As an aside - I don't think there'll be any performance worries about having a "desktop" OS (MacOSX) on this embedded device - you can bet your budgie that they've cut it down and tweaked it to be perfect for the performance requirements - especially since they are also designing the hardware. It's no different to having embedded linux on small devices. A good metric might be how modular the OS is, to allow it to be customised like that (I suspect MacOSX *cough UNIX* would be more modular than Windows). But a better metric is how fast and reliably fast it runs, of course.

I'm not a mac zealot, but I'm tempted by this device simply because it looks like a pleasure to use - non-frustrating interface that can do lots of stuff that I want. If some other company brings out a similar device that has a better UI, or that can do the same stuff better, I'll buy that instead. But Apple's stayed ahead of the competition with the ipod, and I wouldn't be surprised if the competitors have trouble matching the iPhone now.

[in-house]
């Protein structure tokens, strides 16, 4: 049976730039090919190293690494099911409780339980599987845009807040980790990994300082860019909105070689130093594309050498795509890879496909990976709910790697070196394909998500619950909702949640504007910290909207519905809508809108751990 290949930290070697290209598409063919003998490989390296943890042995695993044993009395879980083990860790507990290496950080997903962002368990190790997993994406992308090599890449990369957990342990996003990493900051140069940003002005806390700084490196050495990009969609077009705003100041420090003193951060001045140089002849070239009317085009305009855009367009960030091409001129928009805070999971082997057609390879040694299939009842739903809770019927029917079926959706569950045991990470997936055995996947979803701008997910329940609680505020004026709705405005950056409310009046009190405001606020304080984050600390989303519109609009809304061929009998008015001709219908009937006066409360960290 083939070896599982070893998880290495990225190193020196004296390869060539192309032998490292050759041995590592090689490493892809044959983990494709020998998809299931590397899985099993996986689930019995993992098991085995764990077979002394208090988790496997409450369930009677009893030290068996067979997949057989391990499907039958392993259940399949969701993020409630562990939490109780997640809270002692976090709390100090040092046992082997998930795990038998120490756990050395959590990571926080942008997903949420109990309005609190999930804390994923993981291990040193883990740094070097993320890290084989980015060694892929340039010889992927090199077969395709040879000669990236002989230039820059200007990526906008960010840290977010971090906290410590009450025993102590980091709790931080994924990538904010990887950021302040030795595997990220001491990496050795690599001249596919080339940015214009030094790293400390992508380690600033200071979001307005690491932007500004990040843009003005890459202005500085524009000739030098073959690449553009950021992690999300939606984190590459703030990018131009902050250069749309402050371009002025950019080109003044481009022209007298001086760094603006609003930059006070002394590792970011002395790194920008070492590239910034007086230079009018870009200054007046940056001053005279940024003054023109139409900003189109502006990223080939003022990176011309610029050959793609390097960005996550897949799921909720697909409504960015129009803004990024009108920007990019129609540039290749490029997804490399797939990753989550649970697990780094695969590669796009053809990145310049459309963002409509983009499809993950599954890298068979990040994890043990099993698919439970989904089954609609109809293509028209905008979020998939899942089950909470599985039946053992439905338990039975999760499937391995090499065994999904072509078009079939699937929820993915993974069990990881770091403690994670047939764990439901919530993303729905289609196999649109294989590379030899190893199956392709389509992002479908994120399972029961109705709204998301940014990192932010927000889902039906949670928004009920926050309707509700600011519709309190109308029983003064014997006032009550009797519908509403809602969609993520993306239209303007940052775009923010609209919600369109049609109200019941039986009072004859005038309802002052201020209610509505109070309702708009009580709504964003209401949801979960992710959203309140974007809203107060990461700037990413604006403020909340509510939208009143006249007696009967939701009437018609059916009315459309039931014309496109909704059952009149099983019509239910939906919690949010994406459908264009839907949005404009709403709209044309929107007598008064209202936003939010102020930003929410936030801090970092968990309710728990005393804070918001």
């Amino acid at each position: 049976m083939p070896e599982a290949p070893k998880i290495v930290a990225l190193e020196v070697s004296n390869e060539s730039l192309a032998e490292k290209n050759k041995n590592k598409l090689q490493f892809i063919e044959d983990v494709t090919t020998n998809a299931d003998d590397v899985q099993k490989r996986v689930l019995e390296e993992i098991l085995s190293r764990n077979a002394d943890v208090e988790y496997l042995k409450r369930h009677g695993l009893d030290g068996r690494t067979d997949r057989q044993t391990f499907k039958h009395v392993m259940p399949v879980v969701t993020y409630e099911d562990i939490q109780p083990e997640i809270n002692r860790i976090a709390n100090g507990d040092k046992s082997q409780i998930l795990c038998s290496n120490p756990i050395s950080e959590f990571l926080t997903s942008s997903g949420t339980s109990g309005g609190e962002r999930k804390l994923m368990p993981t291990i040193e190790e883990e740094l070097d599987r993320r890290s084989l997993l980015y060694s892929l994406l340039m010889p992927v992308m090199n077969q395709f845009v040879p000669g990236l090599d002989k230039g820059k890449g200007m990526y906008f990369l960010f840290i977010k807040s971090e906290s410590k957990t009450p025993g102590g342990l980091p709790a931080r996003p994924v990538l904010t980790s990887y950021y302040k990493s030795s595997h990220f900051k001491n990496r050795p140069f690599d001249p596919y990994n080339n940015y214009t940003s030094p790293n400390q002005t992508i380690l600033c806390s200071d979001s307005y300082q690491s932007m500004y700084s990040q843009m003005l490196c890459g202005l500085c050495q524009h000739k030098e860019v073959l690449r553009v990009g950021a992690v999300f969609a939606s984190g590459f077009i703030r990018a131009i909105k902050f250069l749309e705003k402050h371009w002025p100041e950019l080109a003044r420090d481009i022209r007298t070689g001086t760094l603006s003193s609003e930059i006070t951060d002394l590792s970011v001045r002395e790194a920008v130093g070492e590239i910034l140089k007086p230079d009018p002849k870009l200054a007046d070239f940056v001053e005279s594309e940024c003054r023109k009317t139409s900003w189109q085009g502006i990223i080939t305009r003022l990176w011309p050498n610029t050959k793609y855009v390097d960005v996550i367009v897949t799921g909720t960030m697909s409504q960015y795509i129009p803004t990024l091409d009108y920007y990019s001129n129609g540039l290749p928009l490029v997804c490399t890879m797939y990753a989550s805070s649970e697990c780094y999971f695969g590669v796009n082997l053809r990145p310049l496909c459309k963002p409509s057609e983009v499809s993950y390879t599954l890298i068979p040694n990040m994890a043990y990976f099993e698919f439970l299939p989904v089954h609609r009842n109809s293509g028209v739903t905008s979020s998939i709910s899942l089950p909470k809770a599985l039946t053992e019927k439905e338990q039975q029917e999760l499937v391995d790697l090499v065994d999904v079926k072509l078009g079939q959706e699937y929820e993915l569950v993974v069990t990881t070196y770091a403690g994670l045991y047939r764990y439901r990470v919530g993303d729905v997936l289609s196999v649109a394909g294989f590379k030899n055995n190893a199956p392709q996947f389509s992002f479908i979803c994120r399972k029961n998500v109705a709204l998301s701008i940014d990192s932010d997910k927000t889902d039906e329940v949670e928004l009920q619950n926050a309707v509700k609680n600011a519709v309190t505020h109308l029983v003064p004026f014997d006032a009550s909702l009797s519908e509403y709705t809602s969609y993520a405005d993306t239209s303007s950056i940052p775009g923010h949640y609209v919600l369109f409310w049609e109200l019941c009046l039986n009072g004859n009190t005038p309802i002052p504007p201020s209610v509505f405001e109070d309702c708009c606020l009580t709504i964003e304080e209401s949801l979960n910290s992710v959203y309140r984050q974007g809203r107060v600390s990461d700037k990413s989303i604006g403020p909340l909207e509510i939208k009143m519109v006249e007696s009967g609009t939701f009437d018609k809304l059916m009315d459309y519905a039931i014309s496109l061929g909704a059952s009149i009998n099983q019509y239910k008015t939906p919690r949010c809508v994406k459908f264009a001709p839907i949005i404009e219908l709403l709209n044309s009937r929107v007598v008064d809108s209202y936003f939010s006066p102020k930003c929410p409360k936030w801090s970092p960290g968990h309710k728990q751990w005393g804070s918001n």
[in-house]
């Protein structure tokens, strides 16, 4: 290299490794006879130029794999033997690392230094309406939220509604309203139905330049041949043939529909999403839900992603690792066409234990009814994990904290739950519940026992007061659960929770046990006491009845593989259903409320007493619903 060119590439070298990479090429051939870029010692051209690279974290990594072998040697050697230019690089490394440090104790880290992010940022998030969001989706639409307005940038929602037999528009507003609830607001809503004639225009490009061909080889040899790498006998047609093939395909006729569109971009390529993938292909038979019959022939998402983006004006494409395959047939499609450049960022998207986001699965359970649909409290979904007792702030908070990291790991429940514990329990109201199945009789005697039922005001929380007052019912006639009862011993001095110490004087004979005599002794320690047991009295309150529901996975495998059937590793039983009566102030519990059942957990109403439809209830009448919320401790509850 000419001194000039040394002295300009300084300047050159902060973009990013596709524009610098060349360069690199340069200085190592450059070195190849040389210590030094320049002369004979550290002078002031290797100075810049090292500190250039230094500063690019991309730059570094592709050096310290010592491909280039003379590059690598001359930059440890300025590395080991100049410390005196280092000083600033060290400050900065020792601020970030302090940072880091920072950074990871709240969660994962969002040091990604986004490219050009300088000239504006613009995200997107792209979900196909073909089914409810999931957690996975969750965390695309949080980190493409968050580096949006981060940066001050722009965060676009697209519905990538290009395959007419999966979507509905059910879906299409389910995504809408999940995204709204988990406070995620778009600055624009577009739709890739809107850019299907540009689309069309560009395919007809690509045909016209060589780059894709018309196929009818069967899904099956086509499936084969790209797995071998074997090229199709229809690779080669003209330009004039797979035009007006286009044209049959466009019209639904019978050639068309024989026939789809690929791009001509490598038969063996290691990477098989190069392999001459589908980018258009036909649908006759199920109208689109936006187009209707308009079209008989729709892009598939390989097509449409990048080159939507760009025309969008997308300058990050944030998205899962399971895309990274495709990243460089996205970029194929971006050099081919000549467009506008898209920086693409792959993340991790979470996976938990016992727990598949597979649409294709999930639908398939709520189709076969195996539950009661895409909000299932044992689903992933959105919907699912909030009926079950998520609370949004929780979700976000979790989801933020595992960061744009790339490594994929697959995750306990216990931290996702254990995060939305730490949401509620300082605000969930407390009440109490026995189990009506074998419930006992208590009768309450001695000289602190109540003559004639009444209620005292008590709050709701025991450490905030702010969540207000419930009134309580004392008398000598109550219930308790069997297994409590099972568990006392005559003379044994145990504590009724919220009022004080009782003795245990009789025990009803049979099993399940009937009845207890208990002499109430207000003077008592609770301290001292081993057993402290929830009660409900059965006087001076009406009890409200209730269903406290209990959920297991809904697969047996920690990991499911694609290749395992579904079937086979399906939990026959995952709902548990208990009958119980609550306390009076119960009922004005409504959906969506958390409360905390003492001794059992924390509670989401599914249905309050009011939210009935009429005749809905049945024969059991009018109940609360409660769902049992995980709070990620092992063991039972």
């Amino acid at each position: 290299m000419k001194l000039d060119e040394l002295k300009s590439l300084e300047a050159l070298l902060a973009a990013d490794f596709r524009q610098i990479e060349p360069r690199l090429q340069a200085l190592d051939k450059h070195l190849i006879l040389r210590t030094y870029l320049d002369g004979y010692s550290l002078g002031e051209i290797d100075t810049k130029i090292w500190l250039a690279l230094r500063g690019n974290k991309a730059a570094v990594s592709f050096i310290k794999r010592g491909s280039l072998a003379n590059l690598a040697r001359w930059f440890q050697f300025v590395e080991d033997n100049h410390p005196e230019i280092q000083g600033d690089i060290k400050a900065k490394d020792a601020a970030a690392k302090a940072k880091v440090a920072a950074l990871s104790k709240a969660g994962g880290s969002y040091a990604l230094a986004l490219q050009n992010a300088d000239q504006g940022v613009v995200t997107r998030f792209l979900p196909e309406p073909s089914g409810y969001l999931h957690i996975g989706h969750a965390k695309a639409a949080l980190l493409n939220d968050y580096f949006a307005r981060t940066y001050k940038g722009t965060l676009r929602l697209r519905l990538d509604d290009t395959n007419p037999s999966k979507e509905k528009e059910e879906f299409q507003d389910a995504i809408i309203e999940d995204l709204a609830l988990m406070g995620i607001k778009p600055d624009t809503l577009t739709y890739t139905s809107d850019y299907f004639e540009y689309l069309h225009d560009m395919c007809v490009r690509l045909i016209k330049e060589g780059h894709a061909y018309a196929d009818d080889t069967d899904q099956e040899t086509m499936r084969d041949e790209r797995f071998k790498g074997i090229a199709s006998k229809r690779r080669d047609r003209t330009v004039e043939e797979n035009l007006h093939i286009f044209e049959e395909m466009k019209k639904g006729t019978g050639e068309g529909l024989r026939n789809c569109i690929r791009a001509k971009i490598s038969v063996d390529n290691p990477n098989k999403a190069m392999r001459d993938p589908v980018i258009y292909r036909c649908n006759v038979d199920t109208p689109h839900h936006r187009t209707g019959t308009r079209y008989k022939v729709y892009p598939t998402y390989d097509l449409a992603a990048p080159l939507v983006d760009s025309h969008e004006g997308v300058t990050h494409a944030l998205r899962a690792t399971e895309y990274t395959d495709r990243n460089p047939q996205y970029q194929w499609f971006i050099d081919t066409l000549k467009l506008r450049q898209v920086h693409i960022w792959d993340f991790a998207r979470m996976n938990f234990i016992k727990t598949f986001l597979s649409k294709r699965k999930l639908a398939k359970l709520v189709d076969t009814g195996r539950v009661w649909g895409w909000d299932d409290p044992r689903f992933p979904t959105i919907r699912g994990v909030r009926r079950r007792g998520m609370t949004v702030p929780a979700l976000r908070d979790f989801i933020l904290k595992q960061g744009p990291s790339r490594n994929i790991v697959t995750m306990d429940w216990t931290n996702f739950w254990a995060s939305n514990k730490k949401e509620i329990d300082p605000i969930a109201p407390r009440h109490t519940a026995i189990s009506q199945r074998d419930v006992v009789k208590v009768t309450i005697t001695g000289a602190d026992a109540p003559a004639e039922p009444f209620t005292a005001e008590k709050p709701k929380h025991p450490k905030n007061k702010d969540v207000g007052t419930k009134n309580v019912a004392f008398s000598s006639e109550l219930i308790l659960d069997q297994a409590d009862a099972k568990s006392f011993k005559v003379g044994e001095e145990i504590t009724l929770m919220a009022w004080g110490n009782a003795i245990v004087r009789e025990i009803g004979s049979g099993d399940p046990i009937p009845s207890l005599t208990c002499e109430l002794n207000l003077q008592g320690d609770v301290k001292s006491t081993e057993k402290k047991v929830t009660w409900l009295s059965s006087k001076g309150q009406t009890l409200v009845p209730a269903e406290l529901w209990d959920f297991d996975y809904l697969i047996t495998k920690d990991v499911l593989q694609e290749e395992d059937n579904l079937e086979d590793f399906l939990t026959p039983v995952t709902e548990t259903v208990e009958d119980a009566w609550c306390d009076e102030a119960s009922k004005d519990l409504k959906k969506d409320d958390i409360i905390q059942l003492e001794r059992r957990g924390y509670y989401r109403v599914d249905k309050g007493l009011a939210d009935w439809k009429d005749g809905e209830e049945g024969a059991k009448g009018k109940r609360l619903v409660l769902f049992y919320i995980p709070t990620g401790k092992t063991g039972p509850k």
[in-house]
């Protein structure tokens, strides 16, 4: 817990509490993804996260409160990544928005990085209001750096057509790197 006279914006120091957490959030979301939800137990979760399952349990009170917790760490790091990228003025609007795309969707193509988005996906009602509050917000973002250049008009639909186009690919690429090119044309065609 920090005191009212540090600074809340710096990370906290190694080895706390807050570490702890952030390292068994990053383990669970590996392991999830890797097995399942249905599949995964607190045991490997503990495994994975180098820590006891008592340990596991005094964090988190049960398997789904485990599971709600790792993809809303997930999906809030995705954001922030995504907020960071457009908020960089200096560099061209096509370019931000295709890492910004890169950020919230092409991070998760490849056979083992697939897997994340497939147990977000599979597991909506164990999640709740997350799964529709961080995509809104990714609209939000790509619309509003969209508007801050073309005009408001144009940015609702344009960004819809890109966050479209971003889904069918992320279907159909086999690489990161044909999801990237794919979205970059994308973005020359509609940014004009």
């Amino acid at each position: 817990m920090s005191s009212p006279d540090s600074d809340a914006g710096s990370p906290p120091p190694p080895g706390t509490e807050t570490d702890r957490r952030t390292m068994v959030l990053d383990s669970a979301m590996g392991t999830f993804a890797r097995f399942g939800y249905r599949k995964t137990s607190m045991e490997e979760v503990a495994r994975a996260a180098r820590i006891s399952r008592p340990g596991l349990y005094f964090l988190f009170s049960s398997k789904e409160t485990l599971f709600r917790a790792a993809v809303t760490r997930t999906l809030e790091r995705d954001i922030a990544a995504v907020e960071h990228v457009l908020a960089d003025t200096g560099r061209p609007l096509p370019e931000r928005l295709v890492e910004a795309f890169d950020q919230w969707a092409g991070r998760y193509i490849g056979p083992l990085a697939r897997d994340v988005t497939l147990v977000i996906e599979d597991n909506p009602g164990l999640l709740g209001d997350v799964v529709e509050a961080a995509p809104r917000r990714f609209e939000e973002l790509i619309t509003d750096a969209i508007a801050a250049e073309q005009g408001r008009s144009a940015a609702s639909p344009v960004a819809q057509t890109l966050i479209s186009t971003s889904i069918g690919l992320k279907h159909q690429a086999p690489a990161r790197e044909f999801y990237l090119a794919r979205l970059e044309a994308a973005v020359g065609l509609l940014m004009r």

I agree with your opinions on the DRM content of iTV. I'm not going to be buying any of this DRM content any time soon, because then what I have bought is at the mercy of Apple Inc. I don't really own the stuff, I only own it within the context of Apple's private world. Nuff said.

Now the next thing I want to see on the iPhone are games. There's lots of nintendo DS style games that would port well to the finger touch screen format - this would be a big plus for me. Or maybe I should just buy a DS. Hmm, there's so much "pretty cool" stuff out there that I don't need and can live happily without... I feel the consumerism drawing me...